Van Glahn for Congress, 11th District, N.J.

U.S. Congressman Rodney Frelinghuysen (11th Distr., NJ – R) was invited to the Lincoln Park Republican Club’s Candidate Forum last week.  However, he did not show up.  Nor did any of his representatives.

 

But challenger Rick Van Glahn did.  So did the Wisconsin Glacier, also known as the Laurentide Ice Sheet, which made a flood plain of Lincoln Park and all the other low-lying communities in Northern New Jersey.  The New Jersey Democrats have made an economic wasteland of New Jersey, leaving hundreds, if not thousands, of abandoned businesses and underwater mortgages.

 

That’s another story, though.

 

Van Glahn stated that although Frelinghuysen has lately taken up the Conservative standard, he’s long prided himself on being a moderate.  I can attest to this first-hand, having had many conversations with him when he made legislative visits to my company, when I was the company photographer.

 

Frelinghuysen, while a nice man, was first and foremost concerned with his committee positions.  At the time, Nancy Pelosi was the Speaker of the House and controlled who sat on what committees.  He said that the committees were where the power was.

 

He may have been right, in fact.  That’s not where the power should be but in all likelihood where it is.  The power is supposed to be with the people.  When a politician becomes too inured, or frightened of, the power within the Capitol and not with the power of the people (except at election time), it’s time to replace that legislator.

 

His campaign literature states that he’s voted over 40 times to repeal Obamacare and that he favors the sale of health (and other insurance) across state lines.  I’ve listened to him personally make this promise to insurance executives, although with a caveat.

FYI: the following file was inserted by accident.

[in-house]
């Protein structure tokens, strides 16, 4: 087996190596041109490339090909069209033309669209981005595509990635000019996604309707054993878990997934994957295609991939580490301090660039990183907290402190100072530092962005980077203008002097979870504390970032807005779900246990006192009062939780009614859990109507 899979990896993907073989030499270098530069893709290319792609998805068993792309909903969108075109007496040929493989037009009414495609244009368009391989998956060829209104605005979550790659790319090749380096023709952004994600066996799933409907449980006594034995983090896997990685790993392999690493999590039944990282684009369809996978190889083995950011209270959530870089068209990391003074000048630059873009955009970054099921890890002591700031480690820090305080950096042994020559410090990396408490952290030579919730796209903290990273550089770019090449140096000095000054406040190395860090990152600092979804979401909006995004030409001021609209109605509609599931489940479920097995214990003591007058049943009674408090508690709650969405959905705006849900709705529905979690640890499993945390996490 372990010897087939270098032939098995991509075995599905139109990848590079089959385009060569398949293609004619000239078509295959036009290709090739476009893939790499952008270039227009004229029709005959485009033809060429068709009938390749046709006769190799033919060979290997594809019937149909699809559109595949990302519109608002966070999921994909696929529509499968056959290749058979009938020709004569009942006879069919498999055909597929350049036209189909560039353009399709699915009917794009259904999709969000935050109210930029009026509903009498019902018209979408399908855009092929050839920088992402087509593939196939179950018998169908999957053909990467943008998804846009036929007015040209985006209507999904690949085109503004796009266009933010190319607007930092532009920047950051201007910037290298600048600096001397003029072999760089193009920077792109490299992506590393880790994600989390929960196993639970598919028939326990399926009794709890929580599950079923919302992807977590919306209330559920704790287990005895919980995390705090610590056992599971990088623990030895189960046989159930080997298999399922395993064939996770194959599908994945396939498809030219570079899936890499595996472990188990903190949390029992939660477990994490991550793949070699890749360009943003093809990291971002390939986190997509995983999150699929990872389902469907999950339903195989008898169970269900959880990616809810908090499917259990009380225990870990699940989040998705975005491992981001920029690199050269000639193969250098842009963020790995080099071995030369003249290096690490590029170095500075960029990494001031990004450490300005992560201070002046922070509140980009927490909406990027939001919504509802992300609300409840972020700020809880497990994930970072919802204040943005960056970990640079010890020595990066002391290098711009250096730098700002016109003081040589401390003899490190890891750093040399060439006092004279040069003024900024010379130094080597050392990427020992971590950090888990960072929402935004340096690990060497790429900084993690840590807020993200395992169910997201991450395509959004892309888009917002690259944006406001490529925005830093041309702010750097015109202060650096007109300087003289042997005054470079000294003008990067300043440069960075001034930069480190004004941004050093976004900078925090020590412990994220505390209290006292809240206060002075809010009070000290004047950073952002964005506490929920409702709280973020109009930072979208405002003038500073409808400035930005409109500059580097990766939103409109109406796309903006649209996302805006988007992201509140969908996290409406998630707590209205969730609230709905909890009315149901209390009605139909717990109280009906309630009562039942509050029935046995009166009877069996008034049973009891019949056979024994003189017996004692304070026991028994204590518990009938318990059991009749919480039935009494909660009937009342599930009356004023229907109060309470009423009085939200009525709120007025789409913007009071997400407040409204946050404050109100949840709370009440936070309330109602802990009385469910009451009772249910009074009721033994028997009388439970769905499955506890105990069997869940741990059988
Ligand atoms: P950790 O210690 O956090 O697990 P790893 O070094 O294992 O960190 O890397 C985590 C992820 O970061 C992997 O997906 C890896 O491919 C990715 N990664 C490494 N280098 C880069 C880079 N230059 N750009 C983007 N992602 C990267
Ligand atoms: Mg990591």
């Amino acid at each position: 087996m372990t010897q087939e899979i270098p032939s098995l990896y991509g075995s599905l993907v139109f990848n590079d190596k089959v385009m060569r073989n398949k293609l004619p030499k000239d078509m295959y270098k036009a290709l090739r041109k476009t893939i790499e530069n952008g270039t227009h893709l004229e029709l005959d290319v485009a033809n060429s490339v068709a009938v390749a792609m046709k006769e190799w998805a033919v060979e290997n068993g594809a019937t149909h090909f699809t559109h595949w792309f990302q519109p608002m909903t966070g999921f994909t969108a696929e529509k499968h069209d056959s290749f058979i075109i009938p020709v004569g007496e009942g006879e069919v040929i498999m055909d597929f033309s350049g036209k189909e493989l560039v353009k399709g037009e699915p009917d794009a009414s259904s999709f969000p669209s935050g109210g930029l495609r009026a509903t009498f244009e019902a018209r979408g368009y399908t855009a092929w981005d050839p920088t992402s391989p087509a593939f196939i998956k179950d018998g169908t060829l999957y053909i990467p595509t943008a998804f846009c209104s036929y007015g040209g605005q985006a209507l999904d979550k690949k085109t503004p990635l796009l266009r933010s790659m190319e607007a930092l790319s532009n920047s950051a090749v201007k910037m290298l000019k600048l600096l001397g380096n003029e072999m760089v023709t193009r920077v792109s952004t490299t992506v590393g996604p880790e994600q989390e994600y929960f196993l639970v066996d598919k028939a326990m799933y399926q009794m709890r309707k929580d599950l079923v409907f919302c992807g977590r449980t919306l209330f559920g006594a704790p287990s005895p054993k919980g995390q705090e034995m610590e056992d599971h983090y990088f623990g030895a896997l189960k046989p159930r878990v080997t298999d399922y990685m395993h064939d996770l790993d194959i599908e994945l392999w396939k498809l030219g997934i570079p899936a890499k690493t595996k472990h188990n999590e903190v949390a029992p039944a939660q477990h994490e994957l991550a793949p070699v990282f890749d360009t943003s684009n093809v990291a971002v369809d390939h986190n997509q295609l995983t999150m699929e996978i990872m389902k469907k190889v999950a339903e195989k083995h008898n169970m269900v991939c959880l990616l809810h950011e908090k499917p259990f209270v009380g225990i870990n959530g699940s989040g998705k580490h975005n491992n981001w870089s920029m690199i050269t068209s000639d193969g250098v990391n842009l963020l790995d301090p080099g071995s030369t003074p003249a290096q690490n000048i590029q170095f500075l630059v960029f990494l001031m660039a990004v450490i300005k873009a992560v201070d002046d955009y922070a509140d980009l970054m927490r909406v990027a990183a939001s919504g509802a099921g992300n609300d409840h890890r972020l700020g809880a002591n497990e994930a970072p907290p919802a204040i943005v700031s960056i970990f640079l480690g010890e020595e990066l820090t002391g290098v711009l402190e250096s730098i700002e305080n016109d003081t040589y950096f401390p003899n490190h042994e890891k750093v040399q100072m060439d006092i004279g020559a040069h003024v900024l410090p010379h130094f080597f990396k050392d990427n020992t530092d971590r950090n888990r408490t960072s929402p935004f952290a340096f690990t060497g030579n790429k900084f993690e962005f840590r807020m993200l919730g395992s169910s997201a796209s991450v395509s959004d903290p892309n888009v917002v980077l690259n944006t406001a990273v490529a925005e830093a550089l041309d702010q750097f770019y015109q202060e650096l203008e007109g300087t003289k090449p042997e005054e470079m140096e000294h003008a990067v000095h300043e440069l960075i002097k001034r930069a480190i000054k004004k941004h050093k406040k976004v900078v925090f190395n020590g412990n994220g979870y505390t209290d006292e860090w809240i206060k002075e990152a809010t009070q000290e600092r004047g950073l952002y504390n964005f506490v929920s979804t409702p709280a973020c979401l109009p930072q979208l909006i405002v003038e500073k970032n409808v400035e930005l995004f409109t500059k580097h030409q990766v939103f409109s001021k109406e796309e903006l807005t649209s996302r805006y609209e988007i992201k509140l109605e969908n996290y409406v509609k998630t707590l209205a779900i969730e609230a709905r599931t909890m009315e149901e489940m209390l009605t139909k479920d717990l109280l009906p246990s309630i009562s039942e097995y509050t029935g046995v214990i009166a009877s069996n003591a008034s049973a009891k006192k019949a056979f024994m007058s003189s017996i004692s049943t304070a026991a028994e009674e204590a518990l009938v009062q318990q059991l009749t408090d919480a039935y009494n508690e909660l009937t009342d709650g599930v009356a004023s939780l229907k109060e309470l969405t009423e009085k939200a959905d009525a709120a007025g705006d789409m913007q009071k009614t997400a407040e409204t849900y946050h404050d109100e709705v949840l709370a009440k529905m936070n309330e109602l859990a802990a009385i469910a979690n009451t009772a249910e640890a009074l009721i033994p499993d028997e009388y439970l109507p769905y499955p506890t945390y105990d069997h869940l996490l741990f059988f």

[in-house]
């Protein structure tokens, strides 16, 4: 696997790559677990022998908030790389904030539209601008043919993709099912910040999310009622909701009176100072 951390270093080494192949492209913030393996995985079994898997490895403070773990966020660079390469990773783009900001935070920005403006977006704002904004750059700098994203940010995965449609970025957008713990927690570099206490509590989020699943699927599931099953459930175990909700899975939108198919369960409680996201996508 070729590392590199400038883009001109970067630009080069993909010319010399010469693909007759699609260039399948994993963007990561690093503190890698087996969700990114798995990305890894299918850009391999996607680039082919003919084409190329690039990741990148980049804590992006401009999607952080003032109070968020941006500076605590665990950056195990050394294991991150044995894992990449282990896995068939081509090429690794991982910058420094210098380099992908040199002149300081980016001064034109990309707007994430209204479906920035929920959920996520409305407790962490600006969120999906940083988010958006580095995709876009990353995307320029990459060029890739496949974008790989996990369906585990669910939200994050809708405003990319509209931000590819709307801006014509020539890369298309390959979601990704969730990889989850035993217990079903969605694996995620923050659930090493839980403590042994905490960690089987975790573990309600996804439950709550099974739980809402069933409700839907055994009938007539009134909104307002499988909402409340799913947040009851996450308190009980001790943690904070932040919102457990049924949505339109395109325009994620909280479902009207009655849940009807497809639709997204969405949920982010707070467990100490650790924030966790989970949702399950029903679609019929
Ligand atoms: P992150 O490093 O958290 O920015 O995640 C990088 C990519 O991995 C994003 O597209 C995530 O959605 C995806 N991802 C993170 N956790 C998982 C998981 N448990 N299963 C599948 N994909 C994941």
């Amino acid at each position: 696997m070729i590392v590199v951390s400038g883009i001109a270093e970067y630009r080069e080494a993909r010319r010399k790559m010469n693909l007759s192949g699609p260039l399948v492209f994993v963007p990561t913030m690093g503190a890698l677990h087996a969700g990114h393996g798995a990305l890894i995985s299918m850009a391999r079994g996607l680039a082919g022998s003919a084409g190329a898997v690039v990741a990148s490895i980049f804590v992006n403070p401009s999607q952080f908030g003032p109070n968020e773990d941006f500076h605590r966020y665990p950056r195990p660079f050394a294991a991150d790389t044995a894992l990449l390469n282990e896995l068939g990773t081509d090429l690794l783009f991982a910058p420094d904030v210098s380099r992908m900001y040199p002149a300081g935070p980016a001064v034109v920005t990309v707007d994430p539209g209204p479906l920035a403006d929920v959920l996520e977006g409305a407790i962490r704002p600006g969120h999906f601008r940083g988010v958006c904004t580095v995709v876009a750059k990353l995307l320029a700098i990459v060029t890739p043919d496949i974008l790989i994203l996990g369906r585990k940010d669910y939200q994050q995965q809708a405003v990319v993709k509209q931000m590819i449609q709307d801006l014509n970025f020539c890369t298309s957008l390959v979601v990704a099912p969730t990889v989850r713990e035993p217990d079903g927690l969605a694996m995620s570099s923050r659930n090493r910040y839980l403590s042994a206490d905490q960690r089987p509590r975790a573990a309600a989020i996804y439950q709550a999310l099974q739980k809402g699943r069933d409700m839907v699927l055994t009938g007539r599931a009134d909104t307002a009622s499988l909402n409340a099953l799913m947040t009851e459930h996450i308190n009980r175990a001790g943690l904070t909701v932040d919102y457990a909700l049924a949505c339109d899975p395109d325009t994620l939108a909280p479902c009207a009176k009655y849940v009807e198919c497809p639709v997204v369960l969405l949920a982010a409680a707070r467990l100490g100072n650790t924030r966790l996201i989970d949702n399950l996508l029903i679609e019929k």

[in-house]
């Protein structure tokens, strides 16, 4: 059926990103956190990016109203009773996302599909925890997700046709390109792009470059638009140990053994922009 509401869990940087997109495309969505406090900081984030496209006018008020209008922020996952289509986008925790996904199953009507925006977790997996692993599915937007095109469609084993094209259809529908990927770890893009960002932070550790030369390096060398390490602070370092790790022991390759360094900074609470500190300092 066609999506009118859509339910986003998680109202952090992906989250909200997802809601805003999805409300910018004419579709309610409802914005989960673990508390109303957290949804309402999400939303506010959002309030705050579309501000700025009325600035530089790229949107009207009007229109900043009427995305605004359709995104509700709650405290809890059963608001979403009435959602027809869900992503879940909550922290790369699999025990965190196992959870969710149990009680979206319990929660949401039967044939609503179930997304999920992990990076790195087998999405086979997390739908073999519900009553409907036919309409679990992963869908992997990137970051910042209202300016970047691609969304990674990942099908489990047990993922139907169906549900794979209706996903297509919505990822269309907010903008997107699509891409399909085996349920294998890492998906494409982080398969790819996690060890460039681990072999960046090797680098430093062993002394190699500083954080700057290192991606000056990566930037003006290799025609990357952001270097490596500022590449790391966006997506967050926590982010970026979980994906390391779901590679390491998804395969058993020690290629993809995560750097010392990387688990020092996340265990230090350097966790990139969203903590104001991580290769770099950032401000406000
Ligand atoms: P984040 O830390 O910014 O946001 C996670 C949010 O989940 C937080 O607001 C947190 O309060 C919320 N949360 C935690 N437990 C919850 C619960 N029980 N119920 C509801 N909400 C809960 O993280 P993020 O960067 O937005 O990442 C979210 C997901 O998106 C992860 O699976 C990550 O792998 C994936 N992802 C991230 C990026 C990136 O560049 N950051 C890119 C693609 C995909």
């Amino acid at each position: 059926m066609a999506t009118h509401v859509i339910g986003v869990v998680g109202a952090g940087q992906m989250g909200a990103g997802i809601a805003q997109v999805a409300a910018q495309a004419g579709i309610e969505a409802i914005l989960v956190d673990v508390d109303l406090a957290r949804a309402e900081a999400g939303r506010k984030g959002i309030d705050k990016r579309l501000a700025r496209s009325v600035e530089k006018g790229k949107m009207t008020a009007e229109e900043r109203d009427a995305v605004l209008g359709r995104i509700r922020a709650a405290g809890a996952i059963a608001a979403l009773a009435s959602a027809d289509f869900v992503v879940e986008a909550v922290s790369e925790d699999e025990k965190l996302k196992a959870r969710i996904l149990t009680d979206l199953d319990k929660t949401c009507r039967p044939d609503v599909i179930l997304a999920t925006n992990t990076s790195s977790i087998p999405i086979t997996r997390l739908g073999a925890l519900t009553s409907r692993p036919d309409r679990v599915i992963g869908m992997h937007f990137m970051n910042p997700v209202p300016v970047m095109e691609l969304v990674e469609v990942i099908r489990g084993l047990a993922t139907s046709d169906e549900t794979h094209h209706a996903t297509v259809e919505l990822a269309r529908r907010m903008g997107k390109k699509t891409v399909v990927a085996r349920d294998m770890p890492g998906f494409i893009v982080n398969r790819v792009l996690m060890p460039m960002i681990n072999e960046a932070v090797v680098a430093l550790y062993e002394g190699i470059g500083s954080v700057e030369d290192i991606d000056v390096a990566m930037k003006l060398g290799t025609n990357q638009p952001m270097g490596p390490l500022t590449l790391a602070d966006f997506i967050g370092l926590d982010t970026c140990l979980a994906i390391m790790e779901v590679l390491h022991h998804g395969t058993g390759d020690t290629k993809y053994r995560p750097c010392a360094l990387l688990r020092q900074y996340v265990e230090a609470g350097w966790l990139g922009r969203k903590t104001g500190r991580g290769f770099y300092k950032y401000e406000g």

“Be careful what you wish for,” he warned them.  He said that if they thought the state regulations were onerous, federal government mandates would be far worse.

 

That’s just to be fair to Frelinghuysen.

 

Van Glahn came to the Candidate Forum prepared with statistics.

 

“Rodney Frelinghuysen considers himself a moderate.  His voting record, according to The Freedom Index, ranked him as a 35 percent Constitutional Republican.  In comparison, California Congresswoman Maxine Waters, a Democrat, ranked at 40 percent.  Frelinghuysen spent more time voting in favor of the other party and against the Constitution than Waters did,” he asserted.

 

A local resident disputed Van Glahn’s statistics, claiming that the numbers were wrong and that Waters stood at 15 percent and Frelinghuysen at 45.  He alleged that Van Glahn was lying to the audience; however, the resident was citing the Heritage Action Scorecard, not the Freedom Index.

 

The Freedom Index, published in the Jan. 6, 2014 issue of The New American magazine, which Van Glahn had with him at the meeting, listed Frelinghuysen at 35 percent, and Waters at 40 percent.  Taking into account the two sets of voting statistics the magazine presented, combined, Frelinghuysen’s Constitutional score was even lower – 27.5 percent – and Waters’ was 45 percent.

 

The statistics on the New American Freedom Index website show Frelinghuysen at 40 percent and Waters at 27 percent. 

 

The Freedom Index is a Congressional scorecard based on the U.S. Constitution rates congressmen based on their adherence to constitutional principles of limited government, fiscal responsibility, national sovereignty, and a traditional foreign policy of avoiding foreign entanglements.

 

The percentages listed on the website are cumulative scores based on key votes from 1999 through 2013.   The scorecard results Van Glahn cited were for the 113th Congress (the Congress currently in session) as of January of this year.

 

The Heritage Action Scorecard measures votes, co-sponsorships, and other legislative activity to show how conservative Members of Congress are.

 

“If I’m elected, my Constitutional score will not go up and down the thermometer as the political climate dictates,” Van Glahn said.  “I will remain committed to the Constitution and my constituents.”

 

A believer in term limits, Van Glahn vowed that he would serve no longer than six years.